Backsplash With Style

Don’t date your kitchen!

The before — not too hard to beat

Instead, make sure that your design and materials choices will compliment future upgrades. One way to ensure this is to choose materials to complement the original age and style of the rest of the house. For this project, that meant working with something that would have been right at home in an original 1960s mod home.

The stainless appliances and neutral granite countertop were a great start. For a custom backsplash, the client chose a natural stone mosaic to really match the midcentury future-modern and tie the whole design together.

The Challenge?

Stone tile outside cornerThe main install challenge for using natural stone mosaics for backsplashes is that they usually don’t come with matching bullnose finish pieces. This makes uncovered edges and outside corners difficult to install with a finished look.

For example, the client wanted to extend the backsplash into the windowsash above the sink. This required getting creative with the tile placement, as you can see from the pic.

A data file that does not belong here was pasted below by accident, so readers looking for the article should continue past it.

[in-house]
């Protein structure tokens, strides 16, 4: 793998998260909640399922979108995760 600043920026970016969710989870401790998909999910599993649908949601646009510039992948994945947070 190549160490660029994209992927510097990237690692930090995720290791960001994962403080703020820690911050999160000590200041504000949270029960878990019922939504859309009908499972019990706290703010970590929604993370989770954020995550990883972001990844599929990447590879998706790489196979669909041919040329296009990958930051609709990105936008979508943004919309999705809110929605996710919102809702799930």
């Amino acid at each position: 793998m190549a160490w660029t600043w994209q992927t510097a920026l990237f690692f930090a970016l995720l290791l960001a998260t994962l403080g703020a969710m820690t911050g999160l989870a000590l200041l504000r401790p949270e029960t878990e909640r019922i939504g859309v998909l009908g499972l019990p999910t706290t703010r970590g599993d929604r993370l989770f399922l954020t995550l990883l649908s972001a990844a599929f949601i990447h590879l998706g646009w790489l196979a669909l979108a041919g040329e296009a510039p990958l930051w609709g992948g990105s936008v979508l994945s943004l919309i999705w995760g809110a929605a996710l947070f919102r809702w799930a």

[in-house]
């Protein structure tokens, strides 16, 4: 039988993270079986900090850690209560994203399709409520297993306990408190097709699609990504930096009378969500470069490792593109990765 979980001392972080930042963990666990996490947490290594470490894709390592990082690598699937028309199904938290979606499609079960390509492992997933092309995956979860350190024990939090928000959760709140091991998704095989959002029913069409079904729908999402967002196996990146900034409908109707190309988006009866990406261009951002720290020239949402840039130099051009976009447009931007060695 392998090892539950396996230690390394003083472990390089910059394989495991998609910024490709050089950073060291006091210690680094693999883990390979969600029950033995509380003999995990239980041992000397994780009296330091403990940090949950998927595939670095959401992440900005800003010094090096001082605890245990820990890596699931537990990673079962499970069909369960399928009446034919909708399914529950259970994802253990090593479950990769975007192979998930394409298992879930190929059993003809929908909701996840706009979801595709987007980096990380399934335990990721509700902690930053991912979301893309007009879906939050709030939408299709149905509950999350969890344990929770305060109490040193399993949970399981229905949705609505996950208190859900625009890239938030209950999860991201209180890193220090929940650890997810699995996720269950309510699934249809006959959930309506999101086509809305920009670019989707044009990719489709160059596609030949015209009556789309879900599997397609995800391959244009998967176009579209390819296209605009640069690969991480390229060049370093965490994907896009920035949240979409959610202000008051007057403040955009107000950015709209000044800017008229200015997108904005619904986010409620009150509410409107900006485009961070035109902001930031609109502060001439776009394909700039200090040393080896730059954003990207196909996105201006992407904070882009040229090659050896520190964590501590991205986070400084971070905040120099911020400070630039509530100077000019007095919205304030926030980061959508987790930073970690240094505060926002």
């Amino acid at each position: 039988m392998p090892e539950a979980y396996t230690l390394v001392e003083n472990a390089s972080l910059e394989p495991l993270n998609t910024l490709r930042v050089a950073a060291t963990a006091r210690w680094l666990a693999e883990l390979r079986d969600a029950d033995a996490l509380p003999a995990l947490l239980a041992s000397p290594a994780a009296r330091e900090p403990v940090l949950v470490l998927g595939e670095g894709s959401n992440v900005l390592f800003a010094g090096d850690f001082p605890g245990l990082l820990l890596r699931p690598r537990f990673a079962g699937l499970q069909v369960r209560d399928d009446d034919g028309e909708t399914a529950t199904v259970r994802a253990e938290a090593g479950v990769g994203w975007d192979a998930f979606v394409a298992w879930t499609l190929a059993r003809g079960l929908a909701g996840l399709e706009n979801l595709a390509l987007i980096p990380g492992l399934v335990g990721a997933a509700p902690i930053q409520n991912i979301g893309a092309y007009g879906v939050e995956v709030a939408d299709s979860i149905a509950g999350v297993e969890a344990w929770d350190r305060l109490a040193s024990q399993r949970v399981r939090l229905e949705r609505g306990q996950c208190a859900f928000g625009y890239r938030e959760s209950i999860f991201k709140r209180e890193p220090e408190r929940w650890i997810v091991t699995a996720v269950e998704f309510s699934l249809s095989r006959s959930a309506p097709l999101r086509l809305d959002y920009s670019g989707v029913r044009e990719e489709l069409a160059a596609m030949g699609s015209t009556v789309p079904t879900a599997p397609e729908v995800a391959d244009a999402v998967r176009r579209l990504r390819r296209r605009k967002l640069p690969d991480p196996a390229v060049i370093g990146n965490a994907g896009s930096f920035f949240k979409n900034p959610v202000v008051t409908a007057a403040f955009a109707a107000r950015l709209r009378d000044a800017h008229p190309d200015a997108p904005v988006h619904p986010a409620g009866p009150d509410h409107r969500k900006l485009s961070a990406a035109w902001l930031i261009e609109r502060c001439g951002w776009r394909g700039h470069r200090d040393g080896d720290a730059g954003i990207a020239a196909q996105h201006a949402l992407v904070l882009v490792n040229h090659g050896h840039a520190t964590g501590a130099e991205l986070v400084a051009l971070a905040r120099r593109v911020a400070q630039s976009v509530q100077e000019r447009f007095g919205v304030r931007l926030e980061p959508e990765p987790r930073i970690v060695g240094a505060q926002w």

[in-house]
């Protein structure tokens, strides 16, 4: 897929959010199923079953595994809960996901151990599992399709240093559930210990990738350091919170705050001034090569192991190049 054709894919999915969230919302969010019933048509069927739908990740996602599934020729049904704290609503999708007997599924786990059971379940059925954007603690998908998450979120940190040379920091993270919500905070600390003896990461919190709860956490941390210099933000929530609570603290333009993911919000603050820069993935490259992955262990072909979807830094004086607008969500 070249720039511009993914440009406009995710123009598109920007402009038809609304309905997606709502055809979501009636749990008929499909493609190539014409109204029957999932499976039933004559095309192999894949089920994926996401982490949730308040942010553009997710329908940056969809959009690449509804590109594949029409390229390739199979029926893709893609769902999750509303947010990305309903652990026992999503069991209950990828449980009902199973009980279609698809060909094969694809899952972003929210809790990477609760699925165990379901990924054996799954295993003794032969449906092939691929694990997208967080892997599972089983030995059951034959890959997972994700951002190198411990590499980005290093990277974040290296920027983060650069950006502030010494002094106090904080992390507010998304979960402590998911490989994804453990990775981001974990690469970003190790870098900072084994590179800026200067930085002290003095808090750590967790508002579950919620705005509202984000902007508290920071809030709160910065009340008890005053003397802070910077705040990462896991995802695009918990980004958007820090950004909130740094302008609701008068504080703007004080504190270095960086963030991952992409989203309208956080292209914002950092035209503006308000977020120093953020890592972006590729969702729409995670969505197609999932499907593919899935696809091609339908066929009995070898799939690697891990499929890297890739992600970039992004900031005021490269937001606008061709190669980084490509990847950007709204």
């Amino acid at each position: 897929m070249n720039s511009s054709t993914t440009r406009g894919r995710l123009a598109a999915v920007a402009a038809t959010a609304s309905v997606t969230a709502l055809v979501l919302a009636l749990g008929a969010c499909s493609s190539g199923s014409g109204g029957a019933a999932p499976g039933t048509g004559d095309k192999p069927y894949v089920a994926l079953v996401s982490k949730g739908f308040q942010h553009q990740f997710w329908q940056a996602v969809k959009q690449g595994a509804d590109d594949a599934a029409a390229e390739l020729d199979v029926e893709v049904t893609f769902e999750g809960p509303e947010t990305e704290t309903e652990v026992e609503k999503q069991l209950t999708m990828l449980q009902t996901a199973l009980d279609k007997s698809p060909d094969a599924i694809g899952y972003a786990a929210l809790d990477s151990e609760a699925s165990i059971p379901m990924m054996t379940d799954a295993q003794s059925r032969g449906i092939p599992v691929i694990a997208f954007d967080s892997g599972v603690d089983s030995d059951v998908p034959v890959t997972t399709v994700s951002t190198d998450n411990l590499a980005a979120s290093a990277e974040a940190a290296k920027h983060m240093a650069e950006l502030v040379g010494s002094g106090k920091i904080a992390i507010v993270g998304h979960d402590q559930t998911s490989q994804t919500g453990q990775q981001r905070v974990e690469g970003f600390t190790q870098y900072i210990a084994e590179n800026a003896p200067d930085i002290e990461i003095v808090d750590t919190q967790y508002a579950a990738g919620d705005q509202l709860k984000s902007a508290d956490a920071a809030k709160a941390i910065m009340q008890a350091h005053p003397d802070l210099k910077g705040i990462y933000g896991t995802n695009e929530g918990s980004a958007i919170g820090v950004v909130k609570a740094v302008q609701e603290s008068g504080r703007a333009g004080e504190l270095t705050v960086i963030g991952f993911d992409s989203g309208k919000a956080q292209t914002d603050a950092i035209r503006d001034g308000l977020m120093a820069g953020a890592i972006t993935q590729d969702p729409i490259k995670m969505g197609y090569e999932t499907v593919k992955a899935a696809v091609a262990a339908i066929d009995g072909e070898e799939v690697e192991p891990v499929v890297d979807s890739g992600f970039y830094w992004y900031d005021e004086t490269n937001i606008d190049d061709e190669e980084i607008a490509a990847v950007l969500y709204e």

Although difficult, installing uncovered stone mosaic outside corners is definitely not impossible. Tile experts did this all the time in the 1950s and 60s, after all. Just takes a bit more time and patience.

The Tips!

Another challenge for natural stone mosaics is grouting. Most stone tile pieces have surface pits that can really grab and hold onto grout. So, before installation, make certain you triple-seal the tile surface with a good penetrating stone tile sealant. You’ll thank yourself once you get to the grouting step.

Another general tip for any backsplash install is DO NOT USE PLAIN PAINTER’s CAULK OR GENERIC SILICONE CAULK FOR THE TILE TO COUNTERTOP JOINT! You cannot pack pack the backsplash/counter seam with grout since this will cause the grout joint to crack and chip out over time. Grout doesn’t work for 90deg inside seams where tile meets a tub or countertop. So, some hack tile installers will use just plain ‘ol construction caulk to cover this seam, which inevitably looks terrible.

Instead, use color-matched sanded grout caulk. This type of siliconized epoxy caulk will not only match the grout color but also resist discoloration and dirt over time. It’s specifically formulated for this job, so use it!

And if you want the grout caulk line to look extra straight and spiffy, then take the time to carefully mask the joints with tape. If you just use a finger and a prayer, you won’t get a perfect result. Like anything, prep time is time well spent.

The Result?

Judge for yourself. The most important result was a happy client!